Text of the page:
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Environmental fate & pathways

Biodegradation in water and sediment: simulation tests

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Reference
Endpoint:
biodegradation in water: simulation testing on ultimate degradation in surface water
Data waiving:
study technically not feasible
Justification for data waiving:
the study does not need to be conducted because the substance is highly insoluble in water
Transformation products:
no

Description of key information

Half-life in sediment: 6.91 years at 12°C (based on read-across)

Key value for chemical safety assessment

Half-life in freshwater sediment:
6.91 yr
at the temperature of:
12 °C

Additional information

There is no sediment degradation study available for ViM4Q; an OECD 308 study is available with the analogous substance octamethyltrisiloxane (L3; CAS 107-51-7) and has been read across to the registration substance.

ViM4Q and L3 are members of the Reconsile Siloxane Category and are structurally similar substances. L3 is a linear siloxane with three silicon atoms and two oxygen atoms, and each silicon atom is fully substituted with methyl groups. ViM4Q is a quaternary-branched structure of five Si atoms, with four terminal Si atoms linked to a central Si atom by Si-O-Si bonds. Each of the four terminal Si atoms is substituted by one vinyl and two methyl groups. Even though the surrogate substance and the target substance cannot be considered as close structural analogues, the property that will dominate the behaviour of the substances in the environment, and in particular in the sediment compartment, is the high adsorption potential (log Kowand Koc). The physicochemical properties of the registration substance are reasonably similar to those of L3, but the former should have greater stability in sediment: L3 has a higher tendency to volatilise from sediment compared to ViM4Q based on its higher vapour pressure (530 Pa versus <10 Pa at 20-25°C) and lower tendency to partition to organic matter (log Koc4.34 versus 6). Substances that are highly absorbing are expected to have slow degradation rates in sediment. Available data indicate that degradation of siloxanes is predominantly abiotic, with the formation of hydrolytic products. Mineralisation rate is expected to be very slow. The degradation of ViM4Q may be expected to be slower than L3, however since the degradation half-life for L3 leads to a conclusion of ‘vP’ for the sediment compartment based on a worst-case half-life of 6.91 years at 12°C, it is reasonable to read-across the conclusion of ‘vP’ in sediment for ViM4Q.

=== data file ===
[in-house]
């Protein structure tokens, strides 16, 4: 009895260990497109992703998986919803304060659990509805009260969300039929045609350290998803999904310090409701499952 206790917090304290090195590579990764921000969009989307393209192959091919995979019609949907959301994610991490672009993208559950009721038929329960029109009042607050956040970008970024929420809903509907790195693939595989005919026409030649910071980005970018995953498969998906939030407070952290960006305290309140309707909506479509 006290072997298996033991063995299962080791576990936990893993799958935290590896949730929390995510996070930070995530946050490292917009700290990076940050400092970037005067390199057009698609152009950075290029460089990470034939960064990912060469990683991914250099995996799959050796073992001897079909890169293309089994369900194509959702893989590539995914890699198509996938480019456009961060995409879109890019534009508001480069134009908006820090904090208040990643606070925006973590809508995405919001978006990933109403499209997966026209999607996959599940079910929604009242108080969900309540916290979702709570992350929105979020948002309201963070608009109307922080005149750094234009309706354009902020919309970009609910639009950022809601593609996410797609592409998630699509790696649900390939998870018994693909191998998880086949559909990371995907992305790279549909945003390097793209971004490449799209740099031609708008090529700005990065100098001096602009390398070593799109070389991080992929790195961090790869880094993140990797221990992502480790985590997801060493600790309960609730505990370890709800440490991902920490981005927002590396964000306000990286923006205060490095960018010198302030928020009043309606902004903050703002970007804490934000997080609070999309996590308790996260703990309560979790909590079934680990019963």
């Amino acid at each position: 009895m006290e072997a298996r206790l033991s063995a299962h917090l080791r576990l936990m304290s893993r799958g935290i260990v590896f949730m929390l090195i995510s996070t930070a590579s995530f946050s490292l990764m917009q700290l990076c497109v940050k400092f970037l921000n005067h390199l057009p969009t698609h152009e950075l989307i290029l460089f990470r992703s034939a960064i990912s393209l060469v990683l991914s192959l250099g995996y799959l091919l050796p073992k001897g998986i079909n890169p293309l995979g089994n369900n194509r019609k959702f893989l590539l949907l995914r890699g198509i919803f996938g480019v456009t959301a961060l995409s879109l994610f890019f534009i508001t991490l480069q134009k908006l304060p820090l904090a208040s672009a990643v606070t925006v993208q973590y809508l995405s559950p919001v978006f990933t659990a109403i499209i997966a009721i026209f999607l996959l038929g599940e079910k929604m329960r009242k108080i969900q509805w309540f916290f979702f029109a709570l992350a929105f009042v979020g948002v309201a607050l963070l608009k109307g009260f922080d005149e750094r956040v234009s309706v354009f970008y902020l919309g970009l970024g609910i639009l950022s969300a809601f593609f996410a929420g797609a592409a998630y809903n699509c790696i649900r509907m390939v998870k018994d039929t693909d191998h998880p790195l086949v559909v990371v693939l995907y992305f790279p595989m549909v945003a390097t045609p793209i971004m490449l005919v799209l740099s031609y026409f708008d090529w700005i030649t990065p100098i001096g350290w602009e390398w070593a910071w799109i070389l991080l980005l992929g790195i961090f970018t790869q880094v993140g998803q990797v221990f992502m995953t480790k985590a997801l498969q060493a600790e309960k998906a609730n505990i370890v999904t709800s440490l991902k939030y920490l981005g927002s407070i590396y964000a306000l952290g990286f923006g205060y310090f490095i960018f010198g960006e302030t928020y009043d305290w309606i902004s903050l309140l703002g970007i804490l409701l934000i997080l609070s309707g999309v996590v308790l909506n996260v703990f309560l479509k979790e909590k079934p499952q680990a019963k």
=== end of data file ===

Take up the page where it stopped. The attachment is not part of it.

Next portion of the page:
Table4.1.6Reconsile Siloxane Category Simulation test data for degradation in water and sediment

CAS

Name

Sediment type

Results

Klimisch code

Reference

556-67-2

Octamethylcyclotetrasiloxane

Natural sediment (aerobic)

Half-life (DT50):

242 d in sediment at 24°C (pH 7.9 after acclimation)

1

Dow Corning Corporation (2009b)

556-67-2

Octamethylcyclotetrasiloxane

Natural sediment (anaerobic)

Half-life (DT50):

365 d in sediment at 24°C (pH 7.9 after acclimation)

1

Dow Corning Corporation (2009c)

541-02-6

Decamethylcyclopentasiloxane

Natural sediment (aerobic and anaerobic)

Half-life (DT50):

1200 d in sediment at 24°C (Non-sterilised. Aerobic.)

2700 d in sediment at 24°C (Sterilised. Aerobic.)

Approximately 3100 d in sediment at 24°C (Non-sterilised. Anaerobic. (good trend of degradation was not able to be established, so half-life is approximate))

800 d in sediment at 24°C (Sterilised.. Anaerobic.)

1

Dow Corning Corporation (2010b)

 107 -46 -0

 Hexamethyldisiloxane

 Natural sediment (aerobic)

Half-life (DT50): 192 d at 12°C (high %OC sediment); 53 d at 12°C (lower % OC sediment)

 1

The Dow Chemical Company (2019)

107-51-7

Octamethyltrisiloxane

Natural sediment (aerobic)

Half-life (DT50): 6.91 years at 12°C (high %OC sediment); 3.50 years at 12°C (lower % OC sediment)

1

The Dow Chemical Company (2021)

 

The chemical safety assessment according to REACH Annex I indicates that it is not necessary to conduct the simulation test on ultimate degradation in surface water, because the risk characterisation ratios (RCRs) for the aquatic compartment, even with the assumption that the parent substance is not biodegradable, are <1. Furthermore, the registration substance is highly insoluble in water, and it is considered that testing would not be feasible.